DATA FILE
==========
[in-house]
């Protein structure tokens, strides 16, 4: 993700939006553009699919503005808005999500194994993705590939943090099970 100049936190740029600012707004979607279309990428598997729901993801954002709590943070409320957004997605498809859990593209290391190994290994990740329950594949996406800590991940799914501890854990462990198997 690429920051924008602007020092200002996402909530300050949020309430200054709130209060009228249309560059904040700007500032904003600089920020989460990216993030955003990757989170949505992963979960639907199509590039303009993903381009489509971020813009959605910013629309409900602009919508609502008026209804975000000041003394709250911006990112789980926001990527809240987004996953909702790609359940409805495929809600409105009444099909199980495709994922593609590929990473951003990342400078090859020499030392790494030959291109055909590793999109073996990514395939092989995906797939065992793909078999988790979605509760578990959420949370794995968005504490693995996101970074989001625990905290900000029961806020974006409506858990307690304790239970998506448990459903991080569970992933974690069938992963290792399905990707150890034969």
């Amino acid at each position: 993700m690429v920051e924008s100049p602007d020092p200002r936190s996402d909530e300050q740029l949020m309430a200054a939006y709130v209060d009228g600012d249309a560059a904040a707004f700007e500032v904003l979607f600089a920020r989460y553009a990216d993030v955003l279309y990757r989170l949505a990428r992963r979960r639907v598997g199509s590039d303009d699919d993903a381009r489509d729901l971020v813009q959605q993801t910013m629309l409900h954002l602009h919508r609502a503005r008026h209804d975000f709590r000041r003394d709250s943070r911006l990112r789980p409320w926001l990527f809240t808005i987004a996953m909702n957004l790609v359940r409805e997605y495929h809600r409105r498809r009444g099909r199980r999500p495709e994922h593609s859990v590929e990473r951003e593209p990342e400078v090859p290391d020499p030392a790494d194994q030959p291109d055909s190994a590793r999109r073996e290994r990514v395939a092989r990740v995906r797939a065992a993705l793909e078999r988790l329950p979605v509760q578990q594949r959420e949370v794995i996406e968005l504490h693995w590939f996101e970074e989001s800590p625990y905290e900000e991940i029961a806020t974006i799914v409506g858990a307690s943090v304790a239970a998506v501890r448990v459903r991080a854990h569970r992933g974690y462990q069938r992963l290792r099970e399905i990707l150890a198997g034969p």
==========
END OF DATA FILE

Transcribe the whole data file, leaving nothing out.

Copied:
[in-house]
């Protein structure tokens, strides 16, 4: 993700939006553009699919503005808005999500194994993705590939943090099970 100049936190740029600012707004979607279309990428598997729901993801954002709590943070409320957004997605498809859990593209290391190994290994990740329950594949996406800590991940799914501890854990462990198997 690429920051924008602007020092200002996402909530300050949020309430200054709130209060009228249309560059904040700007500032904003600089920020989460990216993030955003990757989170949505992963979960639907199509590039303009993903381009489509971020813009959605910013629309409900602009919508609502008026209804975000000041003394709250911006990112789980926001990527809240987004996953909702790609359940409805495929809600409105009444099909199980495709994922593609590929990473951003990342400078090859020499030392790494030959291109055909590793999109073996990514395939092989995906797939065992793909078999988790979605509760578990959420949370794995968005504490693995996101970074989001625990905290900000029961806020974006409506858990307690304790239970998506448990459903991080569970992933974690069938992963290792399905990707150890034969």
């Amino acid at each position: 993700m690429v920051e924008s100049p602007d020092p200002r936190s996402d909530e300050q740029l949020m309430a200054a939006y709130v209060d009228g600012d249309a560059a904040a707004f700007e500032v904003l979607f600089a920020r989460y553009a990216d993030v955003l279309y990757r989170l949505a990428r992963r979960r639907v598997g199509s590039d303009d699919d993903a381009r489509d729901l971020v813009q959605q993801t910013m629309l409900h954002l602009h919508r609502a503005r008026h209804d975000f709590r000041r003394d709250s943070r911006l990112r789980p409320w926001l990527f809240t808005i987004a996953m909702n957004l790609v359940r409805e997605y495929h809600r409105r498809r009444g099909r199980r999500p495709e994922h593609s859990v590929e990473r951003e593209p990342e400078v090859p290391d020499p030392a790494d194994q030959p291109d055909s190994a590793r999109r073996e290994r990514v395939a092989r990740v995906r797939a065992a993705l793909e078999r988790l329950p979605v509760q578990q594949r959420e949370v794995i996406e968005l504490h693995w590939f996101e970074e989001s800590p625990y905290e900000e991940i029961a806020t974006i799914v409506g858990a307690s943090v304790a239970a998506v501890r448990v459903r991080a854990h569970r992933g974690y462990q069938r992963l290792r099970e399905i990707l150890a198997g034969p």